1. Have you been able to access your additional ip address from your setup using ProxyARP or CARP via your pfsense setup?

    I have been able to access my other public IPs - using Virtual IPs and 1:1 NAT.  I haven't quite figgered out proxyARP and CARP.

    One thing to note is that you mention the D-Link works immediately via it grabbing an internal, private ip address.  This is most likely the 10.1.10.x ip I mentioned above.  In this setup, you are running a double-NAT system.

    Yup, it's running double NAT.  It is OKAY for the time being.  I'd like to set that network on the OPT1 intf and give it a public IP as stated above.

    As well, I am sure you're aware of how Comcast lists its available ip address for you first, and the last one is what you use for your gateway.  The example I'll draw up is:

    If your CIDR block of ip's from Comcast was:  70.88.115.16/28

    70.88.115.17 - First usable ip address
    ….
    70.88.115.30 is also what your ip address would show up as when surfing the Internet behind the D-Link router performing the double-NAT.  I know some of what I wrote is (hopefully) obvious but I just wanted to make sure you followed and as Comcast does their setup slightly differently.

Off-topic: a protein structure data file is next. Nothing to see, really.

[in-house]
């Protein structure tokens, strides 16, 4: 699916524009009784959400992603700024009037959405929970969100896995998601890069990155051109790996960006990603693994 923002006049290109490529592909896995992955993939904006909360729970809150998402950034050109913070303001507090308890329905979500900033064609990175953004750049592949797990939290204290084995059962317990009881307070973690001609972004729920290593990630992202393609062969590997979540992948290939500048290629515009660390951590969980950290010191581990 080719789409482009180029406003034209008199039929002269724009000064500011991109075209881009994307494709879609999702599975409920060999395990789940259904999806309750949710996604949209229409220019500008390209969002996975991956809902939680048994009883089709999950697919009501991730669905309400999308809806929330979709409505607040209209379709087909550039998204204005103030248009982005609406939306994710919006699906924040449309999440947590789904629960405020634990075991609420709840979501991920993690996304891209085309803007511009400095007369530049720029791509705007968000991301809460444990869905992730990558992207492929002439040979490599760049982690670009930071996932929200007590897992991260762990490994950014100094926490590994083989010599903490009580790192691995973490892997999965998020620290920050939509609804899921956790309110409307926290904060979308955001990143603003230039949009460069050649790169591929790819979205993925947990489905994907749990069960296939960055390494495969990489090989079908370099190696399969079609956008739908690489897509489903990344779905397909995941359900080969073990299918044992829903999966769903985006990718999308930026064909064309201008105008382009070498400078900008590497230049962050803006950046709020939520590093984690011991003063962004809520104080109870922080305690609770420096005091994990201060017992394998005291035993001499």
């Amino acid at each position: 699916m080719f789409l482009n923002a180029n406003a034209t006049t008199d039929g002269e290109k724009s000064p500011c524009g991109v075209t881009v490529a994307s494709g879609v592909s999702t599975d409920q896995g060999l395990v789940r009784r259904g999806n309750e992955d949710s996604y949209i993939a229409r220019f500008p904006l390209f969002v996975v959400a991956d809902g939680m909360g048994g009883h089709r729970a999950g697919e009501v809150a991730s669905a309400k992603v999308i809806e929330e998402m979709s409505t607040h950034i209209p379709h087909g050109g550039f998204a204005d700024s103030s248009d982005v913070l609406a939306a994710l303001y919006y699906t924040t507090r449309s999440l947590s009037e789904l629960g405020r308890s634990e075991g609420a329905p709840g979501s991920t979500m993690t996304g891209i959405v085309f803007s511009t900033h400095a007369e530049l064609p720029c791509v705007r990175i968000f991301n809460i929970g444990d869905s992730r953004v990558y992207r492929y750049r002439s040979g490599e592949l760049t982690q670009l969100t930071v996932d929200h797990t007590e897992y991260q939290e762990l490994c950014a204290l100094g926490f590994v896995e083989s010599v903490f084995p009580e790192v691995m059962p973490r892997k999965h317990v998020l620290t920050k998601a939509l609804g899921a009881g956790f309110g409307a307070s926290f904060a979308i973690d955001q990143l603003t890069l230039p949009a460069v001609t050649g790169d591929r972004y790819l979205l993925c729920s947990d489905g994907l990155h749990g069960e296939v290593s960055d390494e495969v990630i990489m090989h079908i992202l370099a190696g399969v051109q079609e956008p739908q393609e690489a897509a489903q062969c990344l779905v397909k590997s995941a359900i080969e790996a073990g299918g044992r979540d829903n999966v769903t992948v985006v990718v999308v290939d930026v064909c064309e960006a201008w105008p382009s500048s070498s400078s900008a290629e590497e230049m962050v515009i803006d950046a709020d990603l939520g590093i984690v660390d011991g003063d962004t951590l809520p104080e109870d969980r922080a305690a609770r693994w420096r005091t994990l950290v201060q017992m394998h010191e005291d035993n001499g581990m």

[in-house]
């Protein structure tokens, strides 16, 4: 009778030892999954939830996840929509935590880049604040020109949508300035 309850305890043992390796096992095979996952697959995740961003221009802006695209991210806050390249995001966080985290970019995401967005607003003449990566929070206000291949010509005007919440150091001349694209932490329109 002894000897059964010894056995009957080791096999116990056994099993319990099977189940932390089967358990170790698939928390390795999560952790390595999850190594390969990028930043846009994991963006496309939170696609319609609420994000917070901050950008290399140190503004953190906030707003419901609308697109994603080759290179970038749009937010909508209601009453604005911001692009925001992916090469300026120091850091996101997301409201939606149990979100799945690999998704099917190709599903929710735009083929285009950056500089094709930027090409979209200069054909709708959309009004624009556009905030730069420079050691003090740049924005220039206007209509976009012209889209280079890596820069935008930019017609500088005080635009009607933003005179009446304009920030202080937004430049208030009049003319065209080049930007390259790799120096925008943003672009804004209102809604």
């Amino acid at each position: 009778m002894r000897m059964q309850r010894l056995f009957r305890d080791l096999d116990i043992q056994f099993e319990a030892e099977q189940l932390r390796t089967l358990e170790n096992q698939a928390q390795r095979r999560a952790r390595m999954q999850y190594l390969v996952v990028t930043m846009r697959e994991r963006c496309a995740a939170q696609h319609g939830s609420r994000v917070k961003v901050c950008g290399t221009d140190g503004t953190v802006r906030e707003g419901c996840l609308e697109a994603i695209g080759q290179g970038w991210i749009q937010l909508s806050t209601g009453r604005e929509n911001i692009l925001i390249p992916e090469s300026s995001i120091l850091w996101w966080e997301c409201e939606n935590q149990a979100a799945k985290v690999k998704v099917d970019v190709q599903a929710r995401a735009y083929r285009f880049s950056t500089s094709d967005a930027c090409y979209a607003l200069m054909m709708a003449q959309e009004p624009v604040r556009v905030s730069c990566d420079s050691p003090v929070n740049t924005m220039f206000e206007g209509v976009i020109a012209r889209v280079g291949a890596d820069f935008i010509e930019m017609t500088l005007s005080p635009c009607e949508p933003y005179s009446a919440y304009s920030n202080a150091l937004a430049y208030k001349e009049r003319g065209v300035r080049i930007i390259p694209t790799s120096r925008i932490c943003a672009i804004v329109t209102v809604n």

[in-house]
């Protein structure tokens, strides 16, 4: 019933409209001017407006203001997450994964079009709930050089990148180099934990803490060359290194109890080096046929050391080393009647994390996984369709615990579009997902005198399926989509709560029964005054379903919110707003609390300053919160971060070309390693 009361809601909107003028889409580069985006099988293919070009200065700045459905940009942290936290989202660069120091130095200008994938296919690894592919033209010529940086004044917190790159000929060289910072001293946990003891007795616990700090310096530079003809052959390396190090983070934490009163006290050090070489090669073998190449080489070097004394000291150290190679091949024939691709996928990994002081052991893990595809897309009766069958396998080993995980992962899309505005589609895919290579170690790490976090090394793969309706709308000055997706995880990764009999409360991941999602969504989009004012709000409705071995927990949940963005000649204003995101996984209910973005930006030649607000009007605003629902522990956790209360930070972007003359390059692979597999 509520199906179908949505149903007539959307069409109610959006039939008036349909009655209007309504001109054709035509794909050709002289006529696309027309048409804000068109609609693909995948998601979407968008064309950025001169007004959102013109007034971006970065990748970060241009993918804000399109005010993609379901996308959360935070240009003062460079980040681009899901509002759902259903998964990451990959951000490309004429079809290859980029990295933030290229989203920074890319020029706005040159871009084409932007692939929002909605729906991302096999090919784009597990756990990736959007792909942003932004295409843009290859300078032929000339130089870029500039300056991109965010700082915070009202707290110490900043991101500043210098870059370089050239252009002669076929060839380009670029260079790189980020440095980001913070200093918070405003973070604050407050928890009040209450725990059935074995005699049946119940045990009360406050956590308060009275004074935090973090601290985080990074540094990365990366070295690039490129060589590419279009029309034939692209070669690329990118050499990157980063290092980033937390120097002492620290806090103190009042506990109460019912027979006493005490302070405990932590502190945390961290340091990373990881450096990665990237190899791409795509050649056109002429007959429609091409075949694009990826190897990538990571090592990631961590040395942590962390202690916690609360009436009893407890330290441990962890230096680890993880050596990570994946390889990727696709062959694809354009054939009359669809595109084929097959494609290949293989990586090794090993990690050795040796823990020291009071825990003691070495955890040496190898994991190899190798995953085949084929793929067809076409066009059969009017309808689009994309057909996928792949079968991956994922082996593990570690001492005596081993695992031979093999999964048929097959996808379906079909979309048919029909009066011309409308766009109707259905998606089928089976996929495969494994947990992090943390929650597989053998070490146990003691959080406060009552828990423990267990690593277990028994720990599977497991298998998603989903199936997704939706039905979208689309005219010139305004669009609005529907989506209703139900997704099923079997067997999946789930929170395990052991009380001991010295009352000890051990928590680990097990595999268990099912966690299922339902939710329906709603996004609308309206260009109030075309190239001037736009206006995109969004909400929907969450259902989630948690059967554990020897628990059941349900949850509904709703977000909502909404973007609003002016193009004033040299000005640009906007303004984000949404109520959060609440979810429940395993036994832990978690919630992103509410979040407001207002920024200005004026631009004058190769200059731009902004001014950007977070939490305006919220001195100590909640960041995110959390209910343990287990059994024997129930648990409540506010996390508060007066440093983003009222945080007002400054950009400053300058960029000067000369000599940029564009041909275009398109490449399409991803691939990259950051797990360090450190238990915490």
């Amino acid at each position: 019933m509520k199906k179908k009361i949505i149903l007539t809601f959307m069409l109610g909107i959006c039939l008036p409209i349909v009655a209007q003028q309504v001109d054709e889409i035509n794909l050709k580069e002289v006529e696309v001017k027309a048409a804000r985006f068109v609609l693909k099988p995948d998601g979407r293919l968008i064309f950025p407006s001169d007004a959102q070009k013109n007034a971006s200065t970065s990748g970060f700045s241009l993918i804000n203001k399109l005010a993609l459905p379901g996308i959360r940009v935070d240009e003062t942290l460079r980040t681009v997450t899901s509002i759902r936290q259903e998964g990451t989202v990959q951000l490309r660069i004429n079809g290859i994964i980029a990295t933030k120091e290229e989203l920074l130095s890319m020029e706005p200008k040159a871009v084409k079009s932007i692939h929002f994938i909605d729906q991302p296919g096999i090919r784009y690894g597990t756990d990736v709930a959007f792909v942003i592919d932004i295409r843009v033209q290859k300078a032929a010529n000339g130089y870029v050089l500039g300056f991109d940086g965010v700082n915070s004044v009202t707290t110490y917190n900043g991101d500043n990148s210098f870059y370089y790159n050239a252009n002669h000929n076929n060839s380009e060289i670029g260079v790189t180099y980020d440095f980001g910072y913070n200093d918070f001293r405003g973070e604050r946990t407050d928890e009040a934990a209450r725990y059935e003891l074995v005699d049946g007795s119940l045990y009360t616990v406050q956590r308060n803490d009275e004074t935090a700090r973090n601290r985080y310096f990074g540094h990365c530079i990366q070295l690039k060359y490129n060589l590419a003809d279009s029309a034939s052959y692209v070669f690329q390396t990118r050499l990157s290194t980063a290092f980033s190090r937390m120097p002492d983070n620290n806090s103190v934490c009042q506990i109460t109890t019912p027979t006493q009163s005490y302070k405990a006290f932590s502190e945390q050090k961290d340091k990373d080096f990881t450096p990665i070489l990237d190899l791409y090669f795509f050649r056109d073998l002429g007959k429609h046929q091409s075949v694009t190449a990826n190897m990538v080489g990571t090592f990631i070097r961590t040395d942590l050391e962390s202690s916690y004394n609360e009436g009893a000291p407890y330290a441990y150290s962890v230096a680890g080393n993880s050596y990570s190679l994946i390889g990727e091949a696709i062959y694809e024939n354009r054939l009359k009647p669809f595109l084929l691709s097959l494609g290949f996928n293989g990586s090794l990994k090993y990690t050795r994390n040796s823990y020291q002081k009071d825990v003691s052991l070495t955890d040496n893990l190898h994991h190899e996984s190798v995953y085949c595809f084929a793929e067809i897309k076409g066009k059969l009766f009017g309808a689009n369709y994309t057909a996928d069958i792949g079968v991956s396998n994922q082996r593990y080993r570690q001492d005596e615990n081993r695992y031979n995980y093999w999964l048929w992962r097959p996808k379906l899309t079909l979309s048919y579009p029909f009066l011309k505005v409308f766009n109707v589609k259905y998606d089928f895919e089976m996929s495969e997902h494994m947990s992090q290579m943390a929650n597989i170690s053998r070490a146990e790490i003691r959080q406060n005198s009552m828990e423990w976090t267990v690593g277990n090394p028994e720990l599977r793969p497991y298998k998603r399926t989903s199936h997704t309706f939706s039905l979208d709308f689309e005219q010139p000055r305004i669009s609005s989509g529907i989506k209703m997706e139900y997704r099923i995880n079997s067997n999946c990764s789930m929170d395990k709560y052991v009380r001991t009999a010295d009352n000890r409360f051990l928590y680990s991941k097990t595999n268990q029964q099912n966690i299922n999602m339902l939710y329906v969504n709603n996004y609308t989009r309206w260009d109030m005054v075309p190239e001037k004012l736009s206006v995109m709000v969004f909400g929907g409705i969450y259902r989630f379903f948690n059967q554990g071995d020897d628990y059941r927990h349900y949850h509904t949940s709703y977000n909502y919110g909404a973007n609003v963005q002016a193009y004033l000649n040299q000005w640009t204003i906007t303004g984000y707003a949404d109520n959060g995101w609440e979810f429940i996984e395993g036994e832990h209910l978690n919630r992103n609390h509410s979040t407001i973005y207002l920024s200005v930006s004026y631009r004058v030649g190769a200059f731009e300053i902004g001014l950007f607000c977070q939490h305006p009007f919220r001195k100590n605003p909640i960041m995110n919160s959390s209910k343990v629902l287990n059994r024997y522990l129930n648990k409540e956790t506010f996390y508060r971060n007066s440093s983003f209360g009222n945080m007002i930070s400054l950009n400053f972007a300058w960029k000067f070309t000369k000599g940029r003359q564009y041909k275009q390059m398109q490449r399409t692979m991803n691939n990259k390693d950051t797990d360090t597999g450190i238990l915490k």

That is correct, the last IP is showing as the public IP for the D-Link.

    Is it safe to assume that when you had the Netgear router, you were using it as their residential service with the dynamic ip?  If so, what is the same white colored router that also has wireless service built into it?

    Nope, The Netgear modem was for biz class on static.  We replaced the netgear cuz it kept locking up and in hopes that it would solve this pfSense WAN issue.

    Thanks for your help and input!
    Aaron



  • I guess I am thinking I may want to try and let pfSense use a DHCP (10.1.10.x) address?  But then how do the public IPs work?  Ugg..

    Aaron



  • Thanks for the feedback Aaron.  This is weird that you're experiencing the issues you've mentioned.  Also good to see you have been able to use the virtual ip settings with 1:1 NAT.  Note that you have to define the ProxyARP settings via the Virtual IP page, so in essense, you have been using that feature ;)